Like a number of other ethnic groups in the Middle East, such as the Kurds, the Druze live in several different countries, separated by borders drawn after the breakup of the Ottoman Empire in the early 1920s. But unlike the Kurds, who are largely Muslim, the Druze are a unique religious and ethnic group. Their tradition dates back to the 11th century and incorporates elements of Islam, Hinduism and even classical Greek philosophy.
Today, 1 million-plus members of this community live primarily in Syria and Lebanon and, to a lesser extent, in Israel and Jordan. In Israel, the Druze are a close-knit community active in public life, according to a new Pew Research Center study of Israel. They make up roughly 2% of the country’s population and most live in the northern regions of the Galilee, Carmel and the Golan Heights.
Here are five facts about Druze in Israel:
1Nine-in-ten Israeli Druze say they have a strong sense of belonging to the Druze community and about the same number (93%) say they are proud to be Druze. Roughly two-thirds say they have a special responsibility to take care of Druze in need around the world. About seven-in-ten Druze (72%) say their religious identity is very important to them. But when asked if their Druze identity is mainly a matter of religion, culture or ancestry – or a combination of these elements – roughly eight-in-ten say being Druze is either essentially about ancestry or culture (33%) or a combination of religion and ancestry/culture (47%). Only about one-in-five say being Druze is primarily a matter of religion (18%). By comparison, more Israeli Christians (31%) and Israeli Muslims (45%) say being Christian/Muslim is mainly a matter of religion to them.
2Israeli Druze rarely marry across religious lines. In our survey, fewer than 1% of married Israeli Druze say they have a spouse or partner from outside their religion. This mirrors other religious groups living within the country; only 1% of married Muslims and Christians and 2% of married Jews say their spouse belongs to another religion. For Druze in particular, this lack of religious intermarriage may also be a reflection of the community’s history. Since just after its founding in the 11th century, the Druze tradition has been officially closed off to outsiders and proselytism has been prohibited. Since that ban, the Druze population has continued to exist solely based on the continuation of its previous generations.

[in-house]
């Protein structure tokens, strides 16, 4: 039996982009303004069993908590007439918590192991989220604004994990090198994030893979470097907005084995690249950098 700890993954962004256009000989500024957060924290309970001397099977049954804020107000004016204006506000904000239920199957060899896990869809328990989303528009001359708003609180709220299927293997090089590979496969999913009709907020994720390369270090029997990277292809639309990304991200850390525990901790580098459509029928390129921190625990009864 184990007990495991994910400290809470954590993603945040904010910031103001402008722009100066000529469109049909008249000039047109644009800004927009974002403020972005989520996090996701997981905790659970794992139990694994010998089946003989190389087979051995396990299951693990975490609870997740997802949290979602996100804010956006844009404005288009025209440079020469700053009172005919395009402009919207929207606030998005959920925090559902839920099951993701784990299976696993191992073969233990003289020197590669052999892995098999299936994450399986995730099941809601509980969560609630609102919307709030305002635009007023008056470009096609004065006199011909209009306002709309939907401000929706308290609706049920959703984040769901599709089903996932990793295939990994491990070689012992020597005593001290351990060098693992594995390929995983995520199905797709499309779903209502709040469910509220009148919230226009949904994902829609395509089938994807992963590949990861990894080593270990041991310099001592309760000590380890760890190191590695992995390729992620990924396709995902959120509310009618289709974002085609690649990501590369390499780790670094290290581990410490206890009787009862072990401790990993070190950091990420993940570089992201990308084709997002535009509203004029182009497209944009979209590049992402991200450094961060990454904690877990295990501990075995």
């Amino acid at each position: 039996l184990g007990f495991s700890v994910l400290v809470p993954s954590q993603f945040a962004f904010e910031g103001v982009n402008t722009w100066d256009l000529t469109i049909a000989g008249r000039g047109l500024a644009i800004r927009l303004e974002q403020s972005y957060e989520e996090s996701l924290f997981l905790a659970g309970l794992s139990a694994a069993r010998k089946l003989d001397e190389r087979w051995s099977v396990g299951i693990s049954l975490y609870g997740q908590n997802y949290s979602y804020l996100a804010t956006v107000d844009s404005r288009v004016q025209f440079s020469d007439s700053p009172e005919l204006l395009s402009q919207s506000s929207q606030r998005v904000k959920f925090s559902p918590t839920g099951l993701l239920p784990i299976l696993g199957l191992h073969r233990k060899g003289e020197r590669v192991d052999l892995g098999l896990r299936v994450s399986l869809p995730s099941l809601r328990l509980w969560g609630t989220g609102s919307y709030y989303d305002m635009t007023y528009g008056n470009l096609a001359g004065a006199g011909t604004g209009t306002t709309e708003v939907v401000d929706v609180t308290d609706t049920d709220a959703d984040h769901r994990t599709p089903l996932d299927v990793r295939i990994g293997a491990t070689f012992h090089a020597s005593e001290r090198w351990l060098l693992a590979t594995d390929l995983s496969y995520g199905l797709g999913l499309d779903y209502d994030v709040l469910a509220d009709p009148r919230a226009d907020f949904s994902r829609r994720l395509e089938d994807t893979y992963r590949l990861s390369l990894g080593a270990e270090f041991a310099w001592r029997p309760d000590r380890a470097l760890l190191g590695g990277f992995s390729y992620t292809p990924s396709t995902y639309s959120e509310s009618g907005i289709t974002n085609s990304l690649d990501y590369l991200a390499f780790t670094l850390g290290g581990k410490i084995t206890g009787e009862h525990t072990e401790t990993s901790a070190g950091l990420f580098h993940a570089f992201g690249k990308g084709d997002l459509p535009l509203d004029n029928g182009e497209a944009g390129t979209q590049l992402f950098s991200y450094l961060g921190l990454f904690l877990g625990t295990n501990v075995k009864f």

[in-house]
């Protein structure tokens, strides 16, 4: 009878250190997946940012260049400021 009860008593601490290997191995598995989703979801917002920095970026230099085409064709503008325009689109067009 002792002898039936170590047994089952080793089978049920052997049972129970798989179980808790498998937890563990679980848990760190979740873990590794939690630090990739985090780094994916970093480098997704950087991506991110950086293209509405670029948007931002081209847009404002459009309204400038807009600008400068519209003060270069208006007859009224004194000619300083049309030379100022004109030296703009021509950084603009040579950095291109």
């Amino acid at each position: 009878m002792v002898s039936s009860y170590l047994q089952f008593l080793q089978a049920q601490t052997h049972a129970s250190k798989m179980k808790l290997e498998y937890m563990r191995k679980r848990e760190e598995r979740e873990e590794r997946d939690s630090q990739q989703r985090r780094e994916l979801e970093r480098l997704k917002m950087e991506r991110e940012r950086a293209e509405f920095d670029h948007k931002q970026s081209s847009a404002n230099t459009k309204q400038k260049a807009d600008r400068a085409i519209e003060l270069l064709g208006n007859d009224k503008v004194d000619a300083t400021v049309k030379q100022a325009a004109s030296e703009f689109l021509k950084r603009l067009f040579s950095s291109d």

3The Druze place heavy emphasis on philosophy and spiritual purity. Nearly all Druze (99%) believe in God, including 84% who say they are absolutely certain in their belief. But there are no set holy days, regular liturgy or obligations for pilgrimage, as Druze are meant to be connected with God at all times. A quarter of Israeli Druze say they attend religious services at least weekly (25%) and a similar share say they pray daily (26%). Druze tradition also honors several “mentors” and “prophets,” including Jethro of Midian (Moses’ father-in-law), Moses, Jesus, John the Baptist and the Prophet Muhammad. Several philosophers and other influential people are also held in high regard by the Druze, including Socrates, Plato, Aristotle and Alexander the Great.
4In Israel, the Druze are active in public life and subject to the military draft. In fact, for more than four decades, the Israeli military had a primarily Druze infantry unit called the Herev, or sword battalion. This is in contrast with Israeli Arabs, who are exempt from military service. About six-in-ten Druze men included in our survey say they have served (45%) or currently are serving (15%) in the Israeli military. Druze women are not required to serve. Among Israeli Jews, 75% of men and 57% of women currently serve in the military or have served in the past (Israeli Jewish men and women are required to serve, with some exemptions).
5The Druze and other Israeli groups share similar assessments of the possibility of a two-state solution to the Israeli-Palestinian conflict. While 42% of Druze say a way can be found for Israel and an independent Palestinian state to coexist peacefully, 51% of Muslims, 45% of Christians and 43% of Jews also take this view. About a third of Druze (32%) say “it depends,” when asked about prospects for peaceful coexistence. Just 18% of Druze say a two-state solution is not possible – a lower share than among Muslims (32%) and Jews (45%) in the country.
Pew Research Center received helpful guidance on the Druze from Alexander Henley, American Druze Foundation Post-Doctoral Fellow at the Center for Contemporary Arab Studies at Georgetown University.